* Place the trough halfway into the oven combustion chamber so that it is resting on the bracket.
* Light with a match the endmost portion of the soaked wick.
* Place the trough completely into the oven.
* Begin a very slow drip feed into the trough at about one drop per second. This will allow the flame to burn clown the trough, which in turn will raise the combustion chamber temperature to the point of flashing.
* Once the trough is burning down its entire length, increase the fuel flow rate to the point where the single drops are no longer distinguishable and a steady fluid stream has not yet been completely established.
* At this point your oven is operational. Wait fifteen minutes before using so that the peak temperature may be reached.
Once the operating temperature has been reached, make frequent checks upon the drip-feed system and the troughs. It is important that the fuel reservoir be kept at least one-half full to maintain a constant fluid flow rate.
It is also necessary to prevent fouling in the trough. Fouling could lead either to flame burnout or fuel overflow flashing. Fuel overflow flashing will cause uneven and sometimes uncontrollable combustion processes. In this case, it is best to turn off the fuel supply and to allow the internal burning to die out. Then start again.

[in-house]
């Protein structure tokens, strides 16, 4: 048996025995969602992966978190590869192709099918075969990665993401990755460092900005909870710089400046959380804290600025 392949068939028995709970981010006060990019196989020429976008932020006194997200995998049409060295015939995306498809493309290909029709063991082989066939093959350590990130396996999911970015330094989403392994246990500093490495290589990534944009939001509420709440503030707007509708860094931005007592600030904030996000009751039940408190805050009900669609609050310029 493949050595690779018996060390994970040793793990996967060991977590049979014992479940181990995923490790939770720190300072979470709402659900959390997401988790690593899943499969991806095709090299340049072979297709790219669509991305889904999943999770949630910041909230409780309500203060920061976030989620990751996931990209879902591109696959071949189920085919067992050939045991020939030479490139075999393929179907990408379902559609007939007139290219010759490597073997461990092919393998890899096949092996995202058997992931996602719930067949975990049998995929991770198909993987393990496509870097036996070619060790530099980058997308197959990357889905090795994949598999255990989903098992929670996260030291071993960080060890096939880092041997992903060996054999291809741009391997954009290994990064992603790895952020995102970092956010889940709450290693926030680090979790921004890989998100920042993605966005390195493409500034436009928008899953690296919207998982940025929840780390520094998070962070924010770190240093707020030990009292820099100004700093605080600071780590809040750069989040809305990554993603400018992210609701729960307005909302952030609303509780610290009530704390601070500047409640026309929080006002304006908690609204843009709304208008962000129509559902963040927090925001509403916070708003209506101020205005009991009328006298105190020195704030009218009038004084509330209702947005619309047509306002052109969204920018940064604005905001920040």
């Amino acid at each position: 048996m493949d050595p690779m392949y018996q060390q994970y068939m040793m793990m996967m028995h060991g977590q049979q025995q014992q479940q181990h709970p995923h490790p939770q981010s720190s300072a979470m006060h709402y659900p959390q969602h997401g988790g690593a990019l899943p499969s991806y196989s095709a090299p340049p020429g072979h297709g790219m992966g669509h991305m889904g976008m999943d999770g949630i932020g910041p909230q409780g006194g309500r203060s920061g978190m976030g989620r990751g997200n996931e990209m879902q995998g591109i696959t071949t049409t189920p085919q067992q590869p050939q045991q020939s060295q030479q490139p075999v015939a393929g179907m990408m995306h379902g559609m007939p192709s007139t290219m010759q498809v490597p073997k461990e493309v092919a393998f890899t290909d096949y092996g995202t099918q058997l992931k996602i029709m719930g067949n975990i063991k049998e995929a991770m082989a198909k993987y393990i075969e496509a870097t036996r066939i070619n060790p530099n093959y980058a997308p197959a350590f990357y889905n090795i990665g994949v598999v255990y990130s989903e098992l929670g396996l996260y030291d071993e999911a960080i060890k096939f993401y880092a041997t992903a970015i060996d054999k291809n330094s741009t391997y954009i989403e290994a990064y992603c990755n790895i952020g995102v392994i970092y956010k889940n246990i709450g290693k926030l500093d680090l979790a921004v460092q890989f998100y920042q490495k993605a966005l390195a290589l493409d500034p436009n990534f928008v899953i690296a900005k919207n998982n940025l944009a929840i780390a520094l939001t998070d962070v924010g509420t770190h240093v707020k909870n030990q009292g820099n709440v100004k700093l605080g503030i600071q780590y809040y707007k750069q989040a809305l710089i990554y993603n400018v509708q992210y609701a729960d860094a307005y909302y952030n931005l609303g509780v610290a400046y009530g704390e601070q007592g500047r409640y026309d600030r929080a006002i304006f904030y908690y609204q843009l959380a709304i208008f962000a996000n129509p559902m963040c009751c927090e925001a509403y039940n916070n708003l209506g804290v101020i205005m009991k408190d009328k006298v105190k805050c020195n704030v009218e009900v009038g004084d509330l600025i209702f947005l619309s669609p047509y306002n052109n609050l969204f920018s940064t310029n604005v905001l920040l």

In closing down the oven, it is best if the fuel supply is turned off and the troughs immediately smothered. This avoids the annoyance of incomplete combustion and its accompanying smoke.
When the oven is cool, it is best if the troughs are then cleaned. This avoids complications such as gumming up or hardening of the oil in the trough. It also facilitates start-up procedures the next time the oven is to be used. WARNING!
Waste oil from engine crankcases or gear boxes can be a useful, low-cost fuel in certain applications. However, users of waste engine oil are warned that the oil might contain lead from leaded gasoline. The lead would be released into the air as the oil burned. It could be a hazard to people working around the oven.
Users of waste engine oil should have the oil tested to find out if it contains lead. The baking chamber of the oven should be sealed tightly to keep combustion products away from the food being baked. The oven should be used out of doors or in a well-ventilated place. The chimney should be high enough to carry combustion products well away from the work area.
Do not use engine oil to fire space heaters or food dryers. Waste oil from electric transformers should not--repeat, not--be used as fuel in any circumstances. Transformer oil contains poly chlorinated biphenol (PCB) compounds. PCB is highly toxic and should not be burned at all. It should not even be handled at all. If you think your waste oil supply might come from electric transformers, do not take chances. Do not burn the oil.